Government sets out ‘rigorous’ new energy efficiency standards for homes and offices

New energy efficiency standards for homes and offices have been launched lower energy consumption, according to government plans.

Government sets out ‘rigorous’ new energy efficiency standards for homes and offices

All homes and businesses will have to meet strict new energy efficiency standards to lower energy consumption, according to new plans unveiled by the government this week.

Responding to its consultation on the Future Homes Standard, the government set out its strategy to make all new homes ‘zero carbon ready’ by 2025. These homes are expected to produce 75-80% lower carbon emissions compared to current levels. To help industry prepare for the new standards by 2025, new homes will be expected to produce 31% lower carbon emissions from 2021.

Existing homes will also be subject to higher standards – with a significant improvement on the standard for extensions, making homes warmer and reducing bills. The requirement for replacement, repairs and parts to be more energy efficient. This includes the replacement of windows and building services such as heat pumps, cooling systems, or fixed lighting.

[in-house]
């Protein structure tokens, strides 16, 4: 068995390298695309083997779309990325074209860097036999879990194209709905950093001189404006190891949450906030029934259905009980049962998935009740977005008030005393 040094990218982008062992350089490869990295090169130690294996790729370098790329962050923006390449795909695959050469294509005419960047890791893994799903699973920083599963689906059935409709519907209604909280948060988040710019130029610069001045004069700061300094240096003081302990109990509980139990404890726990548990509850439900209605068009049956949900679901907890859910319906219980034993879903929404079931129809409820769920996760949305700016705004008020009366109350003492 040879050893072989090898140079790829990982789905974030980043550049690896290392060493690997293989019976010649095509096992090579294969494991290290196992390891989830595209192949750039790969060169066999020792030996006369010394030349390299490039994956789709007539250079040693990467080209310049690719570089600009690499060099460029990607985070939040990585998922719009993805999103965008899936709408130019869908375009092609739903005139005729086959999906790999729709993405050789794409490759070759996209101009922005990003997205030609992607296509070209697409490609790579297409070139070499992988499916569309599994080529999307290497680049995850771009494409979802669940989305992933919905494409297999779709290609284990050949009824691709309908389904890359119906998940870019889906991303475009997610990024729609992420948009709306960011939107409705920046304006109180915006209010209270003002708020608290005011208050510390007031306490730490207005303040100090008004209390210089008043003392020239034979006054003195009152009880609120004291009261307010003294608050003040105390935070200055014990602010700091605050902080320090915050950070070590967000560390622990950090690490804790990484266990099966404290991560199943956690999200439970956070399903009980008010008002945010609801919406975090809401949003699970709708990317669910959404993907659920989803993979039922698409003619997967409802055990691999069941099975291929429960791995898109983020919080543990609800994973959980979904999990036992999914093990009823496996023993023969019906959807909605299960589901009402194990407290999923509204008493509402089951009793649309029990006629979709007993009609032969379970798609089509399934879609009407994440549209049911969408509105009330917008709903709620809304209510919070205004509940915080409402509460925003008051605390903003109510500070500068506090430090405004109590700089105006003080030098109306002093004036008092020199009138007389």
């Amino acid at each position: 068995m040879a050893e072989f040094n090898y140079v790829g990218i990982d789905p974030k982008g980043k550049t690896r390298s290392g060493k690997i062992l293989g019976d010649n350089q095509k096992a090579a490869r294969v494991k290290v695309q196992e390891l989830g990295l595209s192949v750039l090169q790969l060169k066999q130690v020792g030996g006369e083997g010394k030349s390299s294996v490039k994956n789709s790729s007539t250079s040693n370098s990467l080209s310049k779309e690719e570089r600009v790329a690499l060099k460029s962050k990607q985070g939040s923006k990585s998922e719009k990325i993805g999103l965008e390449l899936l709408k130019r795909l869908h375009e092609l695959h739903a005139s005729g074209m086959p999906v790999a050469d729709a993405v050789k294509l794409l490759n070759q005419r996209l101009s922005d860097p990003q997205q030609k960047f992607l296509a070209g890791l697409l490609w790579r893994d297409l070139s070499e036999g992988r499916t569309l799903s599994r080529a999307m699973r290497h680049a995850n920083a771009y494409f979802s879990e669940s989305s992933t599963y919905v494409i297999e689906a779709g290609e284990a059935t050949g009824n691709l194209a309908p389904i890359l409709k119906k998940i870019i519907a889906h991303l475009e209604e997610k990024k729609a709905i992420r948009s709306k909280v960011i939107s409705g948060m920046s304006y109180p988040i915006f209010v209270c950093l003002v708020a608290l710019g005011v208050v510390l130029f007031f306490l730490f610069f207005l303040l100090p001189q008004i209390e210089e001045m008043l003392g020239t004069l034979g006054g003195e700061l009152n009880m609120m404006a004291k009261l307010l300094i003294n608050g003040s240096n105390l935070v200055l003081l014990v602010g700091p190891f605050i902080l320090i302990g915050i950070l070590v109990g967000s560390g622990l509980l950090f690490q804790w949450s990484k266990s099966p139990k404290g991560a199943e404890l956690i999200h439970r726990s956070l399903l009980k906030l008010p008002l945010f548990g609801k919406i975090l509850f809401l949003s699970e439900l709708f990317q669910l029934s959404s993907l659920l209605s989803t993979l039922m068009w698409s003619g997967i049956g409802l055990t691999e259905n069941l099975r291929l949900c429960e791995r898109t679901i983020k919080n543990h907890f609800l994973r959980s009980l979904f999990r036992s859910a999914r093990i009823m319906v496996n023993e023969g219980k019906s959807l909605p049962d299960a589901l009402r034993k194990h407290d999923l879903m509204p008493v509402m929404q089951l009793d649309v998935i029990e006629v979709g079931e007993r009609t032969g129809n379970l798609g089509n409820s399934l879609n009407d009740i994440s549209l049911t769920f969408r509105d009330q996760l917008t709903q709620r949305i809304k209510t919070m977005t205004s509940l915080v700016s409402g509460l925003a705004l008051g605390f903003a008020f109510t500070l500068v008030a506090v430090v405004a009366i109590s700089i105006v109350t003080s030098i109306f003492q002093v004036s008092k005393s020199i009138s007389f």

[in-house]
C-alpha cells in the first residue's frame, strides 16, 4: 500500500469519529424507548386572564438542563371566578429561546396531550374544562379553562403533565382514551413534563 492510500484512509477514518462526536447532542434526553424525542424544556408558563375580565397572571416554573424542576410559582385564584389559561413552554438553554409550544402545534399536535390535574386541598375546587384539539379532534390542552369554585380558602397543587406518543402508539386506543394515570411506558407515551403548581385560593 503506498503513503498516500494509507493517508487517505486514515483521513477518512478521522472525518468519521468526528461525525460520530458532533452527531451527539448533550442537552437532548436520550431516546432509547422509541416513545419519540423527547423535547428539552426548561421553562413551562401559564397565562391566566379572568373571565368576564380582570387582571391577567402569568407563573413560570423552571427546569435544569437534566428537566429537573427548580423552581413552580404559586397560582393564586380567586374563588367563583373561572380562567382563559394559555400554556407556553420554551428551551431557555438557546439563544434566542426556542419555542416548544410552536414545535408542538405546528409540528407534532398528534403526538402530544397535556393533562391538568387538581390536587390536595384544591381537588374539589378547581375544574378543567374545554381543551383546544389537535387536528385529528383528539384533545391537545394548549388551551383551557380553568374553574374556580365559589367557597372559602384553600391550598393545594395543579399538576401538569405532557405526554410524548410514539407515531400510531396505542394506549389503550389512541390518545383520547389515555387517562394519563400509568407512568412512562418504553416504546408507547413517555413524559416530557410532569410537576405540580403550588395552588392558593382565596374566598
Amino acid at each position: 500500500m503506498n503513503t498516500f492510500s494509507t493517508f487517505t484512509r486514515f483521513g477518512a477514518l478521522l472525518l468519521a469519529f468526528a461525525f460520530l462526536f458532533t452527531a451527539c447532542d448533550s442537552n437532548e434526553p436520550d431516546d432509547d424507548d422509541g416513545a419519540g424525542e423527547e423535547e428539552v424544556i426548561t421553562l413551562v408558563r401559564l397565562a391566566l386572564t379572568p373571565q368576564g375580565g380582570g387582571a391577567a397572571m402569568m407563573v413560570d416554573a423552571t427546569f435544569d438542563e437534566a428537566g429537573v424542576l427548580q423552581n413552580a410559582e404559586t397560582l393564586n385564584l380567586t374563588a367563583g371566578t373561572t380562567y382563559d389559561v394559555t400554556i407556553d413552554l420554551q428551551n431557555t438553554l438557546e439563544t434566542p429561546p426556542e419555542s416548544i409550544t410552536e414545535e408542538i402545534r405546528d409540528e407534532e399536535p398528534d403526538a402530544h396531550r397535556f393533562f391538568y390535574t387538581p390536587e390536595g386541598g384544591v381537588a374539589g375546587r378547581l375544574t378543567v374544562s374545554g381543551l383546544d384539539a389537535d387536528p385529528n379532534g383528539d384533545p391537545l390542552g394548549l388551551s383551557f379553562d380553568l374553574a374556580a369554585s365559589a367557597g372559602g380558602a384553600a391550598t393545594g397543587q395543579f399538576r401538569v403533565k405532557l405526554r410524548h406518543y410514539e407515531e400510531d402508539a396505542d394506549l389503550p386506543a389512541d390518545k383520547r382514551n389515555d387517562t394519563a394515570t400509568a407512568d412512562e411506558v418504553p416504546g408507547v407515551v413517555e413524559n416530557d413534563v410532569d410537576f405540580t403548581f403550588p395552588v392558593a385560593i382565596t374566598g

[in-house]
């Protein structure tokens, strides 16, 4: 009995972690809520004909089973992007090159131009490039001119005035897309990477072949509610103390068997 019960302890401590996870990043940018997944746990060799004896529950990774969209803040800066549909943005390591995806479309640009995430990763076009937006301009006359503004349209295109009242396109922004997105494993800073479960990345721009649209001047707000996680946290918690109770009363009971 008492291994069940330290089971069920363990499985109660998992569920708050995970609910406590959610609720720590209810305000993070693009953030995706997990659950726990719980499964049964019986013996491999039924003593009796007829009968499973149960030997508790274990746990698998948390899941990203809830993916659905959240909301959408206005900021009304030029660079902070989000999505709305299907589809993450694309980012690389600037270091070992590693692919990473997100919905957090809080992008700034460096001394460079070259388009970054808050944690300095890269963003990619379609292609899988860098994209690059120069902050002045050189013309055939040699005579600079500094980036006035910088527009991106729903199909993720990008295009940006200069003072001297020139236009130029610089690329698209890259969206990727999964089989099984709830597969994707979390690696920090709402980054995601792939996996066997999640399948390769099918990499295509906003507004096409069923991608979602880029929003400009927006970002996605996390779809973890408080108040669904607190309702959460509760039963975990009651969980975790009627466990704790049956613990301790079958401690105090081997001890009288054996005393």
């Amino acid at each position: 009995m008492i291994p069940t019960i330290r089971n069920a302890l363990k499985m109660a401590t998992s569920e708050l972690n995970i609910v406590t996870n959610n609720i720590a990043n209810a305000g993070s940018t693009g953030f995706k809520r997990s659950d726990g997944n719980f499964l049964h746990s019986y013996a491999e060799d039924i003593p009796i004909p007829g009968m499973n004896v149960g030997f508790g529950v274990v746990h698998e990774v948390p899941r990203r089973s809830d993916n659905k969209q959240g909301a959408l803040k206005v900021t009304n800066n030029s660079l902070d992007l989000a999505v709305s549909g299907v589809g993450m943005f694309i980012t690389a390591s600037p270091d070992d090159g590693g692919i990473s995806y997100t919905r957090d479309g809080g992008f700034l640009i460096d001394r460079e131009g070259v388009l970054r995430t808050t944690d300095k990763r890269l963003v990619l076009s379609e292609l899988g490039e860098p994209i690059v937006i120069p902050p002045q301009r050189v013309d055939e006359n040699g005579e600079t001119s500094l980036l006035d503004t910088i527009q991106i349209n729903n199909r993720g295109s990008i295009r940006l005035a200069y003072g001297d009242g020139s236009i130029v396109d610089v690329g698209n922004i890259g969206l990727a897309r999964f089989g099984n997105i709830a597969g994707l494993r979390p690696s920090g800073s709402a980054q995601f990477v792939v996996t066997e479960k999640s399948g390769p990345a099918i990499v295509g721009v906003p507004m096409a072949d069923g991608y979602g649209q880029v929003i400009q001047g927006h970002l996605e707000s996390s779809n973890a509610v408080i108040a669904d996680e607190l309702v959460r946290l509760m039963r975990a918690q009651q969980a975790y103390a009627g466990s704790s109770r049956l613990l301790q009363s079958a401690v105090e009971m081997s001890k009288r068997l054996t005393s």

‘Zero carbon ready’ non-domestic buildings

The government also announced a consultation on its Future Buildings Standard – which sets higher performance targets for non-domestic buildings and make them zero carbon ready by 2025. As a stepping stone, it is seeking to tighten Part L (energy efficiency) and Part F (ventilation) Building Regulations 2021 to drive a 27% reduction in carbon emissions on average, per building. The consultation closes in April 2021.

Housing Minister Rt Hon Christopher Pincher MP said: “Improving the energy performance of buildings is vital to achieving net-zero emissions by 2050 and protecting the environment for future generations to come. The government is committed to reaching net-zero and is taking considerable action to address the emissions from buildings – with heating and powering buildings currently accounting for 40% of the UK’s total energy usage.”

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